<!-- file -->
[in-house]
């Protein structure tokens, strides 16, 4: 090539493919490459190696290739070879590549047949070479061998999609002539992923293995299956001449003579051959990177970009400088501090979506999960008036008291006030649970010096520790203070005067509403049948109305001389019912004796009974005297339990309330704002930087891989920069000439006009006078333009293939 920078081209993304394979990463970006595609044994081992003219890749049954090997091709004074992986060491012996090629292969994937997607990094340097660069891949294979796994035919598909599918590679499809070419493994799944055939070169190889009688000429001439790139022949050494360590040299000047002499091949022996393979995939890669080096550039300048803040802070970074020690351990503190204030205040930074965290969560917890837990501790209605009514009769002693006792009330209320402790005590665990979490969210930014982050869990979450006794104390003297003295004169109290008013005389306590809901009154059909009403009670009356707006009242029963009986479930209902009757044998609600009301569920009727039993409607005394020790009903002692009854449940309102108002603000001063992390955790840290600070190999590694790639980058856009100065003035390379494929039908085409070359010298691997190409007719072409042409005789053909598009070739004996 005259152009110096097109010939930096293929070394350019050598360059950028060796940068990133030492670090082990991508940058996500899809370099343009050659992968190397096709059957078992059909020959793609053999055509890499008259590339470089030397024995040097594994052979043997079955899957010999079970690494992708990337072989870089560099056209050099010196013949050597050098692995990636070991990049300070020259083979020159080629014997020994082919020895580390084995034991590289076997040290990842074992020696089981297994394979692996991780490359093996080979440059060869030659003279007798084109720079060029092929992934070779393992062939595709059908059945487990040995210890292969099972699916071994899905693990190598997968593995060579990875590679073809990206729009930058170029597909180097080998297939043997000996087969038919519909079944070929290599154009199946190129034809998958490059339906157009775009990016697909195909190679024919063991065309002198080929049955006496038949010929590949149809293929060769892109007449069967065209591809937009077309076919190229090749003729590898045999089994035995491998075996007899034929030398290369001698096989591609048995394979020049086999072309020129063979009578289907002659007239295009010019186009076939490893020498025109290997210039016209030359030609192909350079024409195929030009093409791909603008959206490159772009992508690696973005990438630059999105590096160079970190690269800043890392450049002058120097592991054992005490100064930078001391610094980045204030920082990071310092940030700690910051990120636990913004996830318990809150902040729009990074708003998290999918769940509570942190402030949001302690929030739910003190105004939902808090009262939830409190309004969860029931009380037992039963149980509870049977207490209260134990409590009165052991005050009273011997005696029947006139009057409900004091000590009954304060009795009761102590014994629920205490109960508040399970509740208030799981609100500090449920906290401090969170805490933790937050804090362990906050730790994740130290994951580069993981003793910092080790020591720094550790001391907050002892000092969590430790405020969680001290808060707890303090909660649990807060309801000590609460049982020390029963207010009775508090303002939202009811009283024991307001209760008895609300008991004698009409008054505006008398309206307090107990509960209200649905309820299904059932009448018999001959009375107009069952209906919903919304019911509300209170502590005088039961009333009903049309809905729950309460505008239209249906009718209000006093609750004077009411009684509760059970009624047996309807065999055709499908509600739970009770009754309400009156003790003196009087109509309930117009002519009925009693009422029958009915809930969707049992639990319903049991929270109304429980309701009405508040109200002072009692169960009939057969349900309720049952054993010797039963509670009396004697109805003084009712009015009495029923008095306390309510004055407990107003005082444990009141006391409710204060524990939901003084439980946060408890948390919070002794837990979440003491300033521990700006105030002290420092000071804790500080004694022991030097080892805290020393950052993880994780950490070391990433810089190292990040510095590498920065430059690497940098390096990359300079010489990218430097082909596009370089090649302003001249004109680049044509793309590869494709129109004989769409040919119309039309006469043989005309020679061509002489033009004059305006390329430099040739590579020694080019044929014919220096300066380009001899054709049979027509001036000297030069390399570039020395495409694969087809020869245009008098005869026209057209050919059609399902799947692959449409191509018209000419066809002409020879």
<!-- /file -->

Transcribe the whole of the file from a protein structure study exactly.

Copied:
[in-house]
């Protein structure tokens, strides 16, 4: 090539493919490459190696290739070879590549047949070479061998999609002539992923293995299956001449003579051959990177970009400088501090979506999960008036008291006030649970010096520790203070005067509403049948109305001389019912004796009974005297339990309330704002930087891989920069000439006009006078333009293939 920078081209993304394979990463970006595609044994081992003219890749049954090997091709004074992986060491012996090629292969994937997607990094340097660069891949294979796994035919598909599918590679499809070419493994799944055939070169190889009688000429001439790139022949050494360590040299000047002499091949022996393979995939890669080096550039300048803040802070970074020690351990503190204030205040930074965290969560917890837990501790209605009514009769002693006792009330209320402790005590665990979490969210930014982050869990979450006794104390003297003295004169109290008013005389306590809901009154059909009403009670009356707006009242029963009986479930209902009757044998609600009301569920009727039993409607005394020790009903002692009854449940309102108002603000001063992390955790840290600070190999590694790639980058856009100065003035390379494929039908085409070359010298691997190409007719072409042409005789053909598009070739004996 005259152009110096097109010939930096293929070394350019050598360059950028060796940068990133030492670090082990991508940058996500899809370099343009050659992968190397096709059957078992059909020959793609053999055509890499008259590339470089030397024995040097594994052979043997079955899957010999079970690494992708990337072989870089560099056209050099010196013949050597050098692995990636070991990049300070020259083979020159080629014997020994082919020895580390084995034991590289076997040290990842074992020696089981297994394979692996991780490359093996080979440059060869030659003279007798084109720079060029092929992934070779393992062939595709059908059945487990040995210890292969099972699916071994899905693990190598997968593995060579990875590679073809990206729009930058170029597909180097080998297939043997000996087969038919519909079944070929290599154009199946190129034809998958490059339906157009775009990016697909195909190679024919063991065309002198080929049955006496038949010929590949149809293929060769892109007449069967065209591809937009077309076919190229090749003729590898045999089994035995491998075996007899034929030398290369001698096989591609048995394979020049086999072309020129063979009578289907002659007239295009010019186009076939490893020498025109290997210039016209030359030609192909350079024409195929030009093409791909603008959206490159772009992508690696973005990438630059999105590096160079970190690269800043890392450049002058120097592991054992005490100064930078001391610094980045204030920082990071310092940030700690910051990120636990913004996830318990809150902040729009990074708003998290999918769940509570942190402030949001302690929030739910003190105004939902808090009262939830409190309004969860029931009380037992039963149980509870049977207490209260134990409590009165052991005050009273011997005696029947006139009057409900004091000590009954304060009795009761102590014994629920205490109960508040399970509740208030799981609100500090449920906290401090969170805490933790937050804090362990906050730790994740130290994951580069993981003793910092080790020591720094550790001391907050002892000092969590430790405020969680001290808060707890303090909660649990807060309801000590609460049982020390029963207010009775508090303002939202009811009283024991307001209760008895609300008991004698009409008054505006008398309206307090107990509960209200649905309820299904059932009448018999001959009375107009069952209906919903919304019911509300209170502590005088039961009333009903049309809905729950309460505008239209249906009718209000006093609750004077009411009684509760059970009624047996309807065999055709499908509600739970009770009754309400009156003790003196009087109509309930117009002519009925009693009422029958009915809930969707049992639990319903049991929270109304429980309701009405508040109200002072009692169960009939057969349900309720049952054993010797039963509670009396004697109805003084009712009015009495029923008095306390309510004055407990107003005082444990009141006391409710204060524990939901003084439980946060408890948390919070002794837990979440003491300033521990700006105030002290420092000071804790500080004694022991030097080892805290020393950052993880994780950490070391990433810089190292990040510095590498920065430059690497940098390096990359300079010489990218430097082909596009370089090649302003001249004109680049044509793309590869494709129109004989769409040919119309039309006469043989005309020679061509002489033009004059305006390329430099040739590579020694080019044929014919220096300066380009001899054709049979027509001036000297030069390399570039020395495409694969087809020869245009008098005869026209057209050919059609399902799947692959449409191509018209000419066809002409020879």